There is no shortage of information on network management goals; depending on the book you pick up, you'll find mention of many different types of management. Most stem from the International Organization for Standardization's (ISO) definitions of network management, which include the following five areas:
Unfortunately, although these five categories are useful to consider the broad range of management elements, there is substantial overlap in the "security management" section. Security management as defined by ISO can include fault, accounting, performance, and configuration management, which make up the other four categories. Turning to more practical definitions, as a security architect, you often care about two things: first, ensuring that the management functions that are necessary on the network are implemented in as secure a manner as possible; second, ensuring that your security system operates at its full potential by taking advantage of whichever security management functions are available. This should meet the ultimate goal of ensuring that you are notified of security failures and that you are able to tell if your security system is functioning properly.
The former is a matter of understanding the device-hardening and management protocol options available to the systems of interest to the networking staff. The sections in this chapter titled "Protocol Capabilities" and "Secure Management Design Options" help you answer these questions when combined with the information discussed in Chapter 5, "Device Hardening."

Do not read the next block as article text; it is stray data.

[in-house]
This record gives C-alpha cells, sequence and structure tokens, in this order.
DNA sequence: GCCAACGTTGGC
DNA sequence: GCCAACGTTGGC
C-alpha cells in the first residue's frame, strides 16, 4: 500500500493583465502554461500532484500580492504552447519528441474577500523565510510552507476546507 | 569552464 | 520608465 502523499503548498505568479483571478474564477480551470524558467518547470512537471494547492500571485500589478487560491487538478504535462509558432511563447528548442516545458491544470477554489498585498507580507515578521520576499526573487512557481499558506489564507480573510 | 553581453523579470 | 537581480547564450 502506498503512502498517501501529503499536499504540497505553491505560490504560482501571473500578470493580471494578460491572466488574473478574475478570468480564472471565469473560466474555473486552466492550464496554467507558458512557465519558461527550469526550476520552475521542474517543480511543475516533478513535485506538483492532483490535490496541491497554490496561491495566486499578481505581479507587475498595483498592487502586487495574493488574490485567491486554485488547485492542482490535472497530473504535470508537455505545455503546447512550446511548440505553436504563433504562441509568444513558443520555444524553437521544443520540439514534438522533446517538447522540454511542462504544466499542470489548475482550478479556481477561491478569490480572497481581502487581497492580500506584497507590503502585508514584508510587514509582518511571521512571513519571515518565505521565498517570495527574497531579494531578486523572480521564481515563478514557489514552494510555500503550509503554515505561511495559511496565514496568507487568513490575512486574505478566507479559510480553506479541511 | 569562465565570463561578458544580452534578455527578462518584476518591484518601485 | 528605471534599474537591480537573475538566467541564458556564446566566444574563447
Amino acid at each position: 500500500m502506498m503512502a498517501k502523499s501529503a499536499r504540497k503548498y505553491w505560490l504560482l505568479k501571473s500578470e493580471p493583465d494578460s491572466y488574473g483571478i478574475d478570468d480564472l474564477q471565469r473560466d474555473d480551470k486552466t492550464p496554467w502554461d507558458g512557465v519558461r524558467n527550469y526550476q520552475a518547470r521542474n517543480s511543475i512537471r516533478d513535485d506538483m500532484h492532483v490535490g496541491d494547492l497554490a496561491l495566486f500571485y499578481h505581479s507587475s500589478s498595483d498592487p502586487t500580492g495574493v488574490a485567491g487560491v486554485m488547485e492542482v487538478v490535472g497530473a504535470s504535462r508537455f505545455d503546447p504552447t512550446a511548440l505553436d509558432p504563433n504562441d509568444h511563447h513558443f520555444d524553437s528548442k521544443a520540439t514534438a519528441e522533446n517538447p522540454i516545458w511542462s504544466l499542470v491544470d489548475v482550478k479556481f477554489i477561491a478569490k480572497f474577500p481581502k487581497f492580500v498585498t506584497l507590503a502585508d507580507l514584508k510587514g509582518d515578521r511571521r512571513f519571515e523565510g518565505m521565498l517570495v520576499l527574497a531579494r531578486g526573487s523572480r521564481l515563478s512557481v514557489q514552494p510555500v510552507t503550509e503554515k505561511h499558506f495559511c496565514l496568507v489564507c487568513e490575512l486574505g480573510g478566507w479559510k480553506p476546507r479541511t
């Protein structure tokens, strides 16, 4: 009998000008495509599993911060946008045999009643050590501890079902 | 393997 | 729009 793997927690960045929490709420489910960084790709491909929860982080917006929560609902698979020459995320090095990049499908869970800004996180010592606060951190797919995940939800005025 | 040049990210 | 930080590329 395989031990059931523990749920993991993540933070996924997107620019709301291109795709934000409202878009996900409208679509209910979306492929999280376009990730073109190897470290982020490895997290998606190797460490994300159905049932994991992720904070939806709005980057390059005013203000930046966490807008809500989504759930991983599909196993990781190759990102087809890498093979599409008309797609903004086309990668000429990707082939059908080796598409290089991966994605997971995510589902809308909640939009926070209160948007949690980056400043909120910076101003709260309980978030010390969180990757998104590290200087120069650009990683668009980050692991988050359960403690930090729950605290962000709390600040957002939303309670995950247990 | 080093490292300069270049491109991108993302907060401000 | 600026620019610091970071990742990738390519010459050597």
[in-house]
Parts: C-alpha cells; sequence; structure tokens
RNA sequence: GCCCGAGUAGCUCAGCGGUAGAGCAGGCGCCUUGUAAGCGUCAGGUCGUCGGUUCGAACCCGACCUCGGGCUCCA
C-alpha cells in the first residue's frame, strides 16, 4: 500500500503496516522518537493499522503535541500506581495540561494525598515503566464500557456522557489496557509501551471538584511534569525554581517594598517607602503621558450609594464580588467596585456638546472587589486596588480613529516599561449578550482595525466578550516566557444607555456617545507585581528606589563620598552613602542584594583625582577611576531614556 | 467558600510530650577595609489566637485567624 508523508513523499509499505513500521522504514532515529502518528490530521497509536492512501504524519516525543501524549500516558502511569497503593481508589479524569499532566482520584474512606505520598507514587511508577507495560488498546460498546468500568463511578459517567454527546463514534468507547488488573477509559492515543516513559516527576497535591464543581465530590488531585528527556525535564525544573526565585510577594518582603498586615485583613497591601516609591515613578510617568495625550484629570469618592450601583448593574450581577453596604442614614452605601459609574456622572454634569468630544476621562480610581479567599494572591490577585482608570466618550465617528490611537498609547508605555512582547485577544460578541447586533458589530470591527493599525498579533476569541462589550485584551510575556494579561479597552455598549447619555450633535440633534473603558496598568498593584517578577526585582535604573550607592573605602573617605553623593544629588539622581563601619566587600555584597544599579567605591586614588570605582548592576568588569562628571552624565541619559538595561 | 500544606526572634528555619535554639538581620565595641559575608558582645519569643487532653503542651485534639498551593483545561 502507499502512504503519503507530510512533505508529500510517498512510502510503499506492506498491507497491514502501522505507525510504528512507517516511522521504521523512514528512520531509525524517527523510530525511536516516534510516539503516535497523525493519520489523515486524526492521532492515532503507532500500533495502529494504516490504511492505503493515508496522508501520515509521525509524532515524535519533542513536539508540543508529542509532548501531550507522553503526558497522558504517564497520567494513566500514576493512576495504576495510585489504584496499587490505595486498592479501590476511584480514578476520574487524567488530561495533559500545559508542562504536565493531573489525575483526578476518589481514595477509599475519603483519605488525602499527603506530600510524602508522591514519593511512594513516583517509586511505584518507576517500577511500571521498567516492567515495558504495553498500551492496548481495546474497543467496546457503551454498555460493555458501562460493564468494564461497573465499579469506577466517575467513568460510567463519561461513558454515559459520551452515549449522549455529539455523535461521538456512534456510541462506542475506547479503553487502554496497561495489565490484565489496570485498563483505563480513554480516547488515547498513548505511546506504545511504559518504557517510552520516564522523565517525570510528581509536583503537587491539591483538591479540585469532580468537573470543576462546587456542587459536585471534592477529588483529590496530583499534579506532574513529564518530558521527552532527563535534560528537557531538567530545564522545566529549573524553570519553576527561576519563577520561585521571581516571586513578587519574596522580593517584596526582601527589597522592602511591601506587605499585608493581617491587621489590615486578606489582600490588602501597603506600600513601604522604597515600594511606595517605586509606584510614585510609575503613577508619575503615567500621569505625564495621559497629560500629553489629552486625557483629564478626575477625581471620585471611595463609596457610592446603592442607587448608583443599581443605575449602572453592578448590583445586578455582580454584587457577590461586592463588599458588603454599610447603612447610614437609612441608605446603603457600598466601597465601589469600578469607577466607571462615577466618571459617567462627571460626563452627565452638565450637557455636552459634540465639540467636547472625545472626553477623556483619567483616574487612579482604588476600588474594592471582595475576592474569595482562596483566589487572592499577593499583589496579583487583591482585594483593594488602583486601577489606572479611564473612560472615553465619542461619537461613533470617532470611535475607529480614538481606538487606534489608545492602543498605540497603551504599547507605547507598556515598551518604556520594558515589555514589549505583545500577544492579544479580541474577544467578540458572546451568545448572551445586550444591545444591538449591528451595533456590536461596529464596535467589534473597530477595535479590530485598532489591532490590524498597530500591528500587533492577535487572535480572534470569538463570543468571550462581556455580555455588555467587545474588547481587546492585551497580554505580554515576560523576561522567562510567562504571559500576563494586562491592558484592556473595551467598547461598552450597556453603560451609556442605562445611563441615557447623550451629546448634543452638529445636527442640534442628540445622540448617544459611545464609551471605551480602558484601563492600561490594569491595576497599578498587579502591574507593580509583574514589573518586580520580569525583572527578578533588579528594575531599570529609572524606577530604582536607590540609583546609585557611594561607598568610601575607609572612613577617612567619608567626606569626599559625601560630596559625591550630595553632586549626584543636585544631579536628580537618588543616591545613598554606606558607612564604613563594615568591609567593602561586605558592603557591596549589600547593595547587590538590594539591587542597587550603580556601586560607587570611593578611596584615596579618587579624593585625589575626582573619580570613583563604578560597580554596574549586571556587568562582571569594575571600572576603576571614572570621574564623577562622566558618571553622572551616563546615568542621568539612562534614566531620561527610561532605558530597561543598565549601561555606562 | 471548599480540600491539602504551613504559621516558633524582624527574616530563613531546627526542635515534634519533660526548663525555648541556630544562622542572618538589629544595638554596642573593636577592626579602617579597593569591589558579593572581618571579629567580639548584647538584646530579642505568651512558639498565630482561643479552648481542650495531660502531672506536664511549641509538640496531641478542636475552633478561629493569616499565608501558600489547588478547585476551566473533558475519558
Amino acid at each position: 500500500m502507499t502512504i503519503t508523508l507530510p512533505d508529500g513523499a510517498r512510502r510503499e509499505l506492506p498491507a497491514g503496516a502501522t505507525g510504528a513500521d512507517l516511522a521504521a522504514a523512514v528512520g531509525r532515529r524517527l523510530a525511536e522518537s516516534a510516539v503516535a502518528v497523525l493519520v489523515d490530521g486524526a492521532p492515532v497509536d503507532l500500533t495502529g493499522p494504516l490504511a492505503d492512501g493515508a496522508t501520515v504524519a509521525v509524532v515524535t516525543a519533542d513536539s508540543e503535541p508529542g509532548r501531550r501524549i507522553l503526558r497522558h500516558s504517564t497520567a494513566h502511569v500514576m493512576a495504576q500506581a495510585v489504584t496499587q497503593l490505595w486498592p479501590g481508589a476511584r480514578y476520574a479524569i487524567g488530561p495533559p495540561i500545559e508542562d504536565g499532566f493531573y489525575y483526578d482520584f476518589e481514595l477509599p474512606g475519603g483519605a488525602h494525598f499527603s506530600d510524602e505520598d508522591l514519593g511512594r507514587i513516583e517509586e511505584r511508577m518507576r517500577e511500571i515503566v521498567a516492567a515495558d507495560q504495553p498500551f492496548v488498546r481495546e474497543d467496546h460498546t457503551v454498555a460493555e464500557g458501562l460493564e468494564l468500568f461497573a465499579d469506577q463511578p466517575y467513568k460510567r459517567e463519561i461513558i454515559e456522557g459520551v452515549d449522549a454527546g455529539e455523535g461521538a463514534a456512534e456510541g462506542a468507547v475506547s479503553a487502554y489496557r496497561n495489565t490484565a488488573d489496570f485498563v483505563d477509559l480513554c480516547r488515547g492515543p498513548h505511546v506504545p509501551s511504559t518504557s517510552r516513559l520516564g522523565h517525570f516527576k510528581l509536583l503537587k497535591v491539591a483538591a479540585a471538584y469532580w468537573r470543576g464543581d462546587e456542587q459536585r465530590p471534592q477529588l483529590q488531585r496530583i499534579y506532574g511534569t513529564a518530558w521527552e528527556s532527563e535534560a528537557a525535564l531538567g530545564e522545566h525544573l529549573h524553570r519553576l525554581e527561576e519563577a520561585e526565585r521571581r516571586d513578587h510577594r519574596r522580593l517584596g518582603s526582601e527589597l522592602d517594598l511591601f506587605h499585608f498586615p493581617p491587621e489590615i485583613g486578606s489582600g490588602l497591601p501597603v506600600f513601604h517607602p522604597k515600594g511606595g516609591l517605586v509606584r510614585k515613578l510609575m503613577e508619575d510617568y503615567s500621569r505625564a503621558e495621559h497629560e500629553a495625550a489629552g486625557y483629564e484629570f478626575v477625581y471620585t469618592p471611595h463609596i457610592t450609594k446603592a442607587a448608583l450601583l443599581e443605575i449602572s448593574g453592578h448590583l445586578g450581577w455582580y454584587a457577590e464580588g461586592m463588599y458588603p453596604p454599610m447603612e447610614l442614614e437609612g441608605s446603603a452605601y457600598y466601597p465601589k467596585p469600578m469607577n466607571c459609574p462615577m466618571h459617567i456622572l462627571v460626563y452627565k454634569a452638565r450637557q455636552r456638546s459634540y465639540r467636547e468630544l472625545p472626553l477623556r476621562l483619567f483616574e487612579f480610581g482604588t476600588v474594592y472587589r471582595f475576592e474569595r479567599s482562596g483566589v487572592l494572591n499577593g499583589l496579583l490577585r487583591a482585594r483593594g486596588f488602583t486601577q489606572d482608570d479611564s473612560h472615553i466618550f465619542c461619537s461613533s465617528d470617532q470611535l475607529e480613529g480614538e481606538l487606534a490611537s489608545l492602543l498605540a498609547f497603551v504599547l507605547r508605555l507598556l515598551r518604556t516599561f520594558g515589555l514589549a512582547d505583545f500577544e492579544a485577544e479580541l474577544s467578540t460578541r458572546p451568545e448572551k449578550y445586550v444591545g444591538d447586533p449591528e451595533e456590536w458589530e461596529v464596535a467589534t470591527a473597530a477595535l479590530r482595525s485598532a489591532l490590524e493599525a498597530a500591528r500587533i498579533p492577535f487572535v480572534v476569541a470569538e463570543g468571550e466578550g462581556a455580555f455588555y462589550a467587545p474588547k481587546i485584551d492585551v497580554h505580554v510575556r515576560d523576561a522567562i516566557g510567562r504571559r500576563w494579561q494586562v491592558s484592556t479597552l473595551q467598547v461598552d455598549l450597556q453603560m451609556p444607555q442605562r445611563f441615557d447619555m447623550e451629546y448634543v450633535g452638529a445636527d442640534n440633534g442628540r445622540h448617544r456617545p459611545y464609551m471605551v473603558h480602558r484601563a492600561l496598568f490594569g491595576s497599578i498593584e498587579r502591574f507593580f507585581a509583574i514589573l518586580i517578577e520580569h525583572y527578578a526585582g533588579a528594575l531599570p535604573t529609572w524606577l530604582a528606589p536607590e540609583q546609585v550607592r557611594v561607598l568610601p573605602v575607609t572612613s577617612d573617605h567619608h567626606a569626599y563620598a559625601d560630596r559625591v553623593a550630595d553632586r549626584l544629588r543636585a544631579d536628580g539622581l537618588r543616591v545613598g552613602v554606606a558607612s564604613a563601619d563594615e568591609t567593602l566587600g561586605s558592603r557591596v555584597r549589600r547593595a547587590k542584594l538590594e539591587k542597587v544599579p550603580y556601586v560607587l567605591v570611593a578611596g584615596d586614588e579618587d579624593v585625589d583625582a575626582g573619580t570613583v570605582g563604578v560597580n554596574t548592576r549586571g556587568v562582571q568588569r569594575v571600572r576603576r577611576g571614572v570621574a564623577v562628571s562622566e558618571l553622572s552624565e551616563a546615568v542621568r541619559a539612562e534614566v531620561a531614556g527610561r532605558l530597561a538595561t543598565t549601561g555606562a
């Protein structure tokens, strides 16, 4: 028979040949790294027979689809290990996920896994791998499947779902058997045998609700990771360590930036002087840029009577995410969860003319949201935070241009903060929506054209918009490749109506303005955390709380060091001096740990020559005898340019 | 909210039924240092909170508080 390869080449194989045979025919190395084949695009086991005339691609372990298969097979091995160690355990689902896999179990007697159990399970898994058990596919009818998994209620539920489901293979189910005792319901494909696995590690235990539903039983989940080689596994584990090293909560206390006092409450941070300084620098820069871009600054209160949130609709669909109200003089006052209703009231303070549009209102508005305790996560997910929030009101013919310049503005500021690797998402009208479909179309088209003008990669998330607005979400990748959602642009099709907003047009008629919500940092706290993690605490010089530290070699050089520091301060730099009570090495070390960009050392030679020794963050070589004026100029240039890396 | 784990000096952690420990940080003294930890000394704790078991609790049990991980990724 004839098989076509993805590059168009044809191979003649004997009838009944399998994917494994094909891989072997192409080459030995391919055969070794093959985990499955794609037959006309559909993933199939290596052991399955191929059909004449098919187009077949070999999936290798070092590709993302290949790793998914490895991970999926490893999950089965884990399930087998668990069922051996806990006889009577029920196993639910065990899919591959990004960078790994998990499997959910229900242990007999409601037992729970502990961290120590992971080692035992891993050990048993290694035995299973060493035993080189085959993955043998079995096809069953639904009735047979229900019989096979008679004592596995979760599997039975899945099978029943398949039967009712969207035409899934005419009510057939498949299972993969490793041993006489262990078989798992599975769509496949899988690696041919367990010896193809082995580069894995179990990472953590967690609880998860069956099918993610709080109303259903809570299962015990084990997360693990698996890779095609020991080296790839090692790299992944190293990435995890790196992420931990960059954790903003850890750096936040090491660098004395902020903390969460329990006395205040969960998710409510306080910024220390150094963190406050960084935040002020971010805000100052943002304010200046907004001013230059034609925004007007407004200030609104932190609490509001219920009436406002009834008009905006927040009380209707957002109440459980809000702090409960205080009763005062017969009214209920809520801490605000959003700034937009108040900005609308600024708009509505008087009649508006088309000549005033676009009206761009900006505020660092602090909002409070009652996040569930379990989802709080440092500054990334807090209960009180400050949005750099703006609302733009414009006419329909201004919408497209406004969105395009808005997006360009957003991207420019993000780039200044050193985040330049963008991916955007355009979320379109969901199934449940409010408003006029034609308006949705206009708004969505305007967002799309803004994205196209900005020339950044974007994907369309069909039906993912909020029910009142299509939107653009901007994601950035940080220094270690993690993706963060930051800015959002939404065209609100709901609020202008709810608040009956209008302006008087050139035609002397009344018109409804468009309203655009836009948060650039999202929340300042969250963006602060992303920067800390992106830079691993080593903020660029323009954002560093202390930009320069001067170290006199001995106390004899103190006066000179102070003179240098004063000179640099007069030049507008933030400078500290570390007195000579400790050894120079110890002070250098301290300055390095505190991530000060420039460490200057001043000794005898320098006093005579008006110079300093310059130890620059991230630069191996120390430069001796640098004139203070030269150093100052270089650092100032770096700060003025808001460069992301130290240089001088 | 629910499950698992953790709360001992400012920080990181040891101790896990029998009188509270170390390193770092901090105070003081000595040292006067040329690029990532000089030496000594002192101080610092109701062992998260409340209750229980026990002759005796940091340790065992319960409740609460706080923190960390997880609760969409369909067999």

The latter includes all the elements of the former and also has additional considerations to ensure that the security information is presented in as usable a manner as possible. By combining the information in the rest of this book with the information contained in this chapter, particularly the "Network Security Management Best Practices" section, you will be well equipped for this task.
The core elements of network security management covered in this chapter certainly comprise elements of all the five management types earlier identified. To be more practical, security operators are most concerned with the secure configuration of the device (from provisioning through software maintenance) and the accurate reporting of security events to the management network. These two elements are the focus of this chapter's network security management conversation. A host of other supporting tools can help accomplish vulnerability assessment, attack confirmation, and user management, which are not discussed in this chapter. In my experience, getting the core configuration and monitoring elements right is hard enough without introducing additional tools that must be maintained.
If network security management did everything we hope it would, we would merely input our security policies into the software, and the system would take care of everything else. Oh, to be so lucky! Attacks would be identified and countered, systems not in compliance with policy would be brought into compliance or quarantined on the network, and in the unlikely event of an intrusion, the damage would automatically be contained, and forensic analysis and system refresh would instantly occur.
Unfortunately, though improvements are being made, network security management is still a very manual process with the best tool to effectively deal with security issues still being the human mind. There are tools and protocols out there that make this easier, but today, before any critical decision is made in network security, there is a human in front of a computer making it happen.